Labor Representatives Blast New Union Law
The leaders of some of the country’s largest unions released a statement yesterday critiquing the government’s latest draft of the controversial union law. As the new law draws closer to a vote in the National Assembly, the unions are making a last-ditch effort to change sections that they say could hurt labor rights in the country.
A committee composed of members of both the Cambodian People’s Party and the Cambodia National Rescue Party was formed earlier this month to revise the union law, but it left many controversial parts of the law unchanged.
The unions criticized the government’s failure to include the changes they suggested. “The meetings have produced unsatisfactory results in response to the union’s proposals,” they said. “The committee has ignored the unions’ key proposals.”
The draft union law released by the committee called for an independent labor court to handle disputes – something the unions have asked for – but it also raised the minimum age of union leaders to 25, and imposed a minimum size limit of 10 people in a union.
The most contentious part of the latest draft is a requirement for unions to get approval from a quorum (50 percent plus one) of their members in order to strike. Ath Thorn, president of the Cambodian Labor Organization, said this requirement is overly restrictive.
“The government is stopping the freedom of assembly,” he said, “such as the big gatherings of workers.” He added that it would be difficult for large unions to vote on a strike without disrupting work at their factory.
Some union leaders called the law a violation of international labor conventions. “The requirement of a quorum to go on strike is against the ILO [International Labor Organization] convention,” said Yang Sophorn, acting president of the Cambodian Confederation Unions. “It’s a violation of statute for the government to set a law governing how the unions can go on strike.”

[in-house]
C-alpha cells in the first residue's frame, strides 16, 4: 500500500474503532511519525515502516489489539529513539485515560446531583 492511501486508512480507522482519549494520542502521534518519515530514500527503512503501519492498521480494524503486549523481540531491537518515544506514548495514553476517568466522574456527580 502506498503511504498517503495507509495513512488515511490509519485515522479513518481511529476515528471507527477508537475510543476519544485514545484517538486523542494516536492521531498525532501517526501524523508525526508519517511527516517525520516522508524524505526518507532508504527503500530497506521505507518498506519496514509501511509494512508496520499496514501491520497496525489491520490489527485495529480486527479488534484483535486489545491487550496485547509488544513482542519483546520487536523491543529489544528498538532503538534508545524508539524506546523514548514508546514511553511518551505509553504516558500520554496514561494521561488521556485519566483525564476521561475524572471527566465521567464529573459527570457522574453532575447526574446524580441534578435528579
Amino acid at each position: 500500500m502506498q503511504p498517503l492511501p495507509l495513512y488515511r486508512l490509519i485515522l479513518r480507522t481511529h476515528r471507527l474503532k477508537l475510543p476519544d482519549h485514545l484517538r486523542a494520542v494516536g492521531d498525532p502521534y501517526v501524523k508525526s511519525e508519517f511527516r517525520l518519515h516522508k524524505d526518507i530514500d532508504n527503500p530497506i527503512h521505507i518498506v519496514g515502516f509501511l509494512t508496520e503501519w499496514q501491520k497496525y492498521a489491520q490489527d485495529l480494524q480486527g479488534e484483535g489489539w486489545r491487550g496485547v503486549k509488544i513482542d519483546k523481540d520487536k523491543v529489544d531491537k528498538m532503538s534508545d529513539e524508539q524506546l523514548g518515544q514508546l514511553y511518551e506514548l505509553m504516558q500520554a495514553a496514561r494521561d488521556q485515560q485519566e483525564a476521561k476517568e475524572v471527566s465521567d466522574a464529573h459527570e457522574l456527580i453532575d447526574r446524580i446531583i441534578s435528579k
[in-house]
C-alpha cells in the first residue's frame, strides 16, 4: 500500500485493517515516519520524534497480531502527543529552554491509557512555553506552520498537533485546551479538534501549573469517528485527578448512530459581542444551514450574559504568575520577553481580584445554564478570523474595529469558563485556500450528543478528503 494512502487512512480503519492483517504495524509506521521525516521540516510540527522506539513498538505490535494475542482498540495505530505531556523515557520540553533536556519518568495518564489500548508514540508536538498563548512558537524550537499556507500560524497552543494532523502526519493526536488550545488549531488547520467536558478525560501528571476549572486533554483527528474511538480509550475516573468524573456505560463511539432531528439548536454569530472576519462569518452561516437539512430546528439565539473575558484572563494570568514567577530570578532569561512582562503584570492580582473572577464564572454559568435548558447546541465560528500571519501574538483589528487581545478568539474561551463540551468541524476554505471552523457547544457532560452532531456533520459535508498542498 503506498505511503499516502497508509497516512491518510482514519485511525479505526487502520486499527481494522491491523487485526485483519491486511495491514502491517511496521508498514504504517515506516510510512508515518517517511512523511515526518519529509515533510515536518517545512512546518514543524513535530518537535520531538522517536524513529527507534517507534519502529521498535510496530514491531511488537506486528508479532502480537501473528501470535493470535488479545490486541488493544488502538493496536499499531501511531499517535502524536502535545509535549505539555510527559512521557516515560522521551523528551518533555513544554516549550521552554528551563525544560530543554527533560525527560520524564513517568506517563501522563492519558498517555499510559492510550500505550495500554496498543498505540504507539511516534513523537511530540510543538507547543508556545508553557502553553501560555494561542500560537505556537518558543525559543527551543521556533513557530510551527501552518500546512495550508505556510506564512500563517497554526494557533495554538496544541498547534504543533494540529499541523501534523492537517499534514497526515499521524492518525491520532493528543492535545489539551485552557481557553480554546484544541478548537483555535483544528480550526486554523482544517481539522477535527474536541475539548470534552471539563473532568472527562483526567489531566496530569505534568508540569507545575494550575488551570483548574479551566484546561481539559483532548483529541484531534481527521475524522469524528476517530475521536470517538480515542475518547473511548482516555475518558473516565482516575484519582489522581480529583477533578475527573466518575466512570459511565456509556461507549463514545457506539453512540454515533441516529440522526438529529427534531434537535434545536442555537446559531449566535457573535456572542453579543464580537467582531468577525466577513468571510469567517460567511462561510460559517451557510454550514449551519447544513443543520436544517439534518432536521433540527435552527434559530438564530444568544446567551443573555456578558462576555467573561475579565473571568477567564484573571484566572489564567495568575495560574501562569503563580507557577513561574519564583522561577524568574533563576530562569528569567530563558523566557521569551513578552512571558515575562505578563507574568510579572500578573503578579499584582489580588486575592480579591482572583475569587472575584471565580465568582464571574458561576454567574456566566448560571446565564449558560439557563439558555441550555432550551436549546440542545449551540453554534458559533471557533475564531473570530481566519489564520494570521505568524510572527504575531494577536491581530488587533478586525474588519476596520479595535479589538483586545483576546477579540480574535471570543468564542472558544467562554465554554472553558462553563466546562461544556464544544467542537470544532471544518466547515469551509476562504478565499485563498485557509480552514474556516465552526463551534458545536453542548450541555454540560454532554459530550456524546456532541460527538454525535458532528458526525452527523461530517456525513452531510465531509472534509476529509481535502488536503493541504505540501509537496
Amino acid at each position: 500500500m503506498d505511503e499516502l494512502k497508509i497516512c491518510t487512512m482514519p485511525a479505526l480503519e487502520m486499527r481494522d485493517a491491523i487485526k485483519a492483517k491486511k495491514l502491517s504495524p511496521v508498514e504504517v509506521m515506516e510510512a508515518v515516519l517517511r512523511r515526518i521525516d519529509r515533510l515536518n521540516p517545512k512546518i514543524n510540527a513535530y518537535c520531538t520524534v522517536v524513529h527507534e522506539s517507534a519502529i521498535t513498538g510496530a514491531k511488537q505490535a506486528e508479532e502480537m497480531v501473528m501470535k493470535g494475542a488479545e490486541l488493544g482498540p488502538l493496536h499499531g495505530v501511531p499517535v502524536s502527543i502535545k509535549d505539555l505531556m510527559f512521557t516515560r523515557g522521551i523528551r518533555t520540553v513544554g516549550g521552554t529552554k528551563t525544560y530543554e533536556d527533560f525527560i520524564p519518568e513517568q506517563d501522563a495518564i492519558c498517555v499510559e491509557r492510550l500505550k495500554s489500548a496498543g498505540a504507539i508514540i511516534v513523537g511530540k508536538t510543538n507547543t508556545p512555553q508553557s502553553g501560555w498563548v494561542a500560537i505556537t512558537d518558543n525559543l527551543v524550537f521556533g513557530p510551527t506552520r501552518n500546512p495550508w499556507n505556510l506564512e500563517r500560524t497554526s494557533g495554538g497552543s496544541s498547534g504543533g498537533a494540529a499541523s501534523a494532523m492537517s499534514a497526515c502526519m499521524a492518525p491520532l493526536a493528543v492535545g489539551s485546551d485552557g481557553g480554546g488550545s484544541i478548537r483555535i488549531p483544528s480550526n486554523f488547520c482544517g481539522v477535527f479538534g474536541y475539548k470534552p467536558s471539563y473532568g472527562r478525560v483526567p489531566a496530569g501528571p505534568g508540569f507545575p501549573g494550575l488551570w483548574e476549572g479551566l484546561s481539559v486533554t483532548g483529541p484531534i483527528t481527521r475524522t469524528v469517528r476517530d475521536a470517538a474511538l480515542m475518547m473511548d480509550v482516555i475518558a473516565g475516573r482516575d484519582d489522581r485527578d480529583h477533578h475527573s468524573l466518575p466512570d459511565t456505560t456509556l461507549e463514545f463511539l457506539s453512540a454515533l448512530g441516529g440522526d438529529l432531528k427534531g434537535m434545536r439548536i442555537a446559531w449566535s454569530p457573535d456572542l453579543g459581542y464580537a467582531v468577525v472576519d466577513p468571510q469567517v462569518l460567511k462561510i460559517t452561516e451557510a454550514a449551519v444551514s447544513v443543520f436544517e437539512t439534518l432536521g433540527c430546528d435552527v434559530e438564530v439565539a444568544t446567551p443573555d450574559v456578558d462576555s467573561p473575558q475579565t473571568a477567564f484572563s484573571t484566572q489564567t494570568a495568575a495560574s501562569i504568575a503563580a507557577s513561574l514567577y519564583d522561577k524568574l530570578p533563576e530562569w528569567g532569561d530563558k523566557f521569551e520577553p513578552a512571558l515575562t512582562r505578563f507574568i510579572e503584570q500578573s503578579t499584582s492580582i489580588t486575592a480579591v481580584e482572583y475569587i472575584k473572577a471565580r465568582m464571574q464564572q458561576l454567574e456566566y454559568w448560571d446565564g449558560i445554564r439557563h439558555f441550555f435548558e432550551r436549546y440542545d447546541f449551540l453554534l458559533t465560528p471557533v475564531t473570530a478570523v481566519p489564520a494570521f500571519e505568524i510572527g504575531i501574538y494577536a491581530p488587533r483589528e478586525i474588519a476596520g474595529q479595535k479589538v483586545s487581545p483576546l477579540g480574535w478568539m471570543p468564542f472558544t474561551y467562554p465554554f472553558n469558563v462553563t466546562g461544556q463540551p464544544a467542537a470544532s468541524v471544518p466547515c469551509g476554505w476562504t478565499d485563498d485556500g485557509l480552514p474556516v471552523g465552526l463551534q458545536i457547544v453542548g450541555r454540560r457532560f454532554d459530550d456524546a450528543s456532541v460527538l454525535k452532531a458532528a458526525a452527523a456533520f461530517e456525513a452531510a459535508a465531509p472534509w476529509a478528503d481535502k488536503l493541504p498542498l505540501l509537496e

She added that employers had undue influence during the drafting of the law, while many of the unions’ requests went ignored.
“If you look at the background, this law was proposed by the employers, and it was the real intention of the employers to limit the rights and activities of the trade unions,” she said.
William Conklin, the director of the Solidarity Center, said that while some of the unions’ requested changes to the law have been adopted, the law will still weaken labor representation.
“We’ve gone from a beheading to death by a thousand cuts,” he said.
Son Chhay, the leader of the CNRP representatives in the government committee, was also critical of the changes to the draft law.
“It’s quite ridiculous for the government to leave these requirements [such as the strike restrictions] unchanged,” he said.
The law is not set in stone just yet, though. The government is planning a workshop that would allow the unions to suggest more changes to the law before it goes to the permanent committee for final revisions.
While Mr. Chhay said the workshop is a step in the right direction, he added that past workshops have not given the unions enough room to speak.
“In most workshops people have been allowed two minutes to make suggestions, and these suggestions aren’t taken into consideration,” he said.
“We need to have a whole-day workshop that is more open to suggestions.”
Meanwhile, the unions are continuing to lobby for changes to the law. “We will make an effort to lobby the government agencies, and we will try to engage in more dialogue with top leaders of the state,” said Chuon Mom Thol, president of the Cambodian Confederation of Trade Unions.
“If there are no changes, then the last option is to go on strike.”
You already reacted to this news article